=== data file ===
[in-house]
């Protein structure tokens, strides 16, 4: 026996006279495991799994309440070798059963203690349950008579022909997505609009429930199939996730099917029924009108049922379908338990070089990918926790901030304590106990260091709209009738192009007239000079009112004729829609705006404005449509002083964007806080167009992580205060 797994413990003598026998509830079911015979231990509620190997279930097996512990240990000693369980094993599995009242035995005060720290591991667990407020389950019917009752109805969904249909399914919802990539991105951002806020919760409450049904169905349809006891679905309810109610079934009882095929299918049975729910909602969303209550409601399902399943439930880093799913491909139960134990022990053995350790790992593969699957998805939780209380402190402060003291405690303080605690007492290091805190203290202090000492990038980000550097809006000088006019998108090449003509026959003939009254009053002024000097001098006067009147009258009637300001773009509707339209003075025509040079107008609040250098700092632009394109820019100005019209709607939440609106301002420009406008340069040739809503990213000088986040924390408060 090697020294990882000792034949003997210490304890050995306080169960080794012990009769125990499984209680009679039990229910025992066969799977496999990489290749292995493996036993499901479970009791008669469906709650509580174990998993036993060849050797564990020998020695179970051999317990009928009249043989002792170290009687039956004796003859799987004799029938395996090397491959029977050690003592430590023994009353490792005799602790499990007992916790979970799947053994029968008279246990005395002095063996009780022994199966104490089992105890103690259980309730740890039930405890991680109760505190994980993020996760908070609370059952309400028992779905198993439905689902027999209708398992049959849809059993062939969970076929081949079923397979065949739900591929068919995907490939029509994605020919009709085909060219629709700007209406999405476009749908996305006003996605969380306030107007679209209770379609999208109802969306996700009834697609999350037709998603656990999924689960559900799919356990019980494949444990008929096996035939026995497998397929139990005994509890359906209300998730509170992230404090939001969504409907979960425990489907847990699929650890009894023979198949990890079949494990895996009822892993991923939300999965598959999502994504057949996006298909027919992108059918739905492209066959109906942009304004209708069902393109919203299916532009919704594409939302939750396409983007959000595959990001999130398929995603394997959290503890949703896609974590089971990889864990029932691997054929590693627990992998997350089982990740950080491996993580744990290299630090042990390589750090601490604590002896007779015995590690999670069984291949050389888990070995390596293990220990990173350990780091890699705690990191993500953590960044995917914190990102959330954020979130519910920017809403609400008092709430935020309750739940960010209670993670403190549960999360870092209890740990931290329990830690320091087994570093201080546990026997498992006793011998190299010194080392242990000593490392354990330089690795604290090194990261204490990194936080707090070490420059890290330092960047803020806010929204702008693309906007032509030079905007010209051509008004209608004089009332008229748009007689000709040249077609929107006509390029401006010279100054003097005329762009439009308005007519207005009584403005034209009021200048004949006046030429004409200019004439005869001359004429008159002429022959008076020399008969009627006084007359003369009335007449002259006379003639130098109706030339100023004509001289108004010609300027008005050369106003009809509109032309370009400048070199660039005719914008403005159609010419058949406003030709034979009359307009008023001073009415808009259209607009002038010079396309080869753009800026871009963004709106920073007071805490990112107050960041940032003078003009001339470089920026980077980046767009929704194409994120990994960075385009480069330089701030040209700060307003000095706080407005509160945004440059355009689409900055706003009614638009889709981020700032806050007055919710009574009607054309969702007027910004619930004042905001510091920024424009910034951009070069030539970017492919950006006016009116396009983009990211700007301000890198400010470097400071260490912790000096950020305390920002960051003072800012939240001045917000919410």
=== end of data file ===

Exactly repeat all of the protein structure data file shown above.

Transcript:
[in-house]
């Protein structure tokens, strides 16, 4: 026996006279495991799994309440070798059963203690349950008579022909997505609009429930199939996730099917029924009108049922379908338990070089990918926790901030304590106990260091709209009738192009007239000079009112004729829609705006404005449509002083964007806080167009992580205060 797994413990003598026998509830079911015979231990509620190997279930097996512990240990000693369980094993599995009242035995005060720290591991667990407020389950019917009752109805969904249909399914919802990539991105951002806020919760409450049904169905349809006891679905309810109610079934009882095929299918049975729910909602969303209550409601399902399943439930880093799913491909139960134990022990053995350790790992593969699957998805939780209380402190402060003291405690303080605690007492290091805190203290202090000492990038980000550097809006000088006019998108090449003509026959003939009254009053002024000097001098006067009147009258009637300001773009509707339209003075025509040079107008609040250098700092632009394109820019100005019209709607939440609106301002420009406008340069040739809503990213000088986040924390408060 090697020294990882000792034949003997210490304890050995306080169960080794012990009769125990499984209680009679039990229910025992066969799977496999990489290749292995493996036993499901479970009791008669469906709650509580174990998993036993060849050797564990020998020695179970051999317990009928009249043989002792170290009687039956004796003859799987004799029938395996090397491959029977050690003592430590023994009353490792005799602790499990007992916790979970799947053994029968008279246990005395002095063996009780022994199966104490089992105890103690259980309730740890039930405890991680109760505190994980993020996760908070609370059952309400028992779905198993439905689902027999209708398992049959849809059993062939969970076929081949079923397979065949739900591929068919995907490939029509994605020919009709085909060219629709700007209406999405476009749908996305006003996605969380306030107007679209209770379609999208109802969306996700009834697609999350037709998603656990999924689960559900799919356990019980494949444990008929096996035939026995497998397929139990005994509890359906209300998730509170992230404090939001969504409907979960425990489907847990699929650890009894023979198949990890079949494990895996009822892993991923939300999965598959999502994504057949996006298909027919992108059918739905492209066959109906942009304004209708069902393109919203299916532009919704594409939302939750396409983007959000595959990001999130398929995603394997959290503890949703896609974590089971990889864990029932691997054929590693627990992998997350089982990740950080491996993580744990290299630090042990390589750090601490604590002896007779015995590690999670069984291949050389888990070995390596293990220990990173350990780091890699705690990191993500953590960044995917914190990102959330954020979130519910920017809403609400008092709430935020309750739940960010209670993670403190549960999360870092209890740990931290329990830690320091087994570093201080546990026997498992006793011998190299010194080392242990000593490392354990330089690795604290090194990261204490990194936080707090070490420059890290330092960047803020806010929204702008693309906007032509030079905007010209051509008004209608004089009332008229748009007689000709040249077609929107006509390029401006010279100054003097005329762009439009308005007519207005009584403005034209009021200048004949006046030429004409200019004439005869001359004429008159002429022959008076020399008969009627006084007359003369009335007449002259006379003639130098109706030339100023004509001289108004010609300027008005050369106003009809509109032309370009400048070199660039005719914008403005159609010419058949406003030709034979009359307009008023001073009415808009259209607009002038010079396309080869753009800026871009963004709106920073007071805490990112107050960041940032003078003009001339470089920026980077980046767009929704194409994120990994960075385009480069330089701030040209700060307003000095706080407005509160945004440059355009689409900055706003009614638009889709981020700032806050007055919710009574009607054309969702007027910004619930004042905001510091920024424009910034951009070069030539970017492919950006006016009116396009983009990211700007301000890198400010470097400071260490912790000096950020305390920002960051003072800012939240001045917000919410």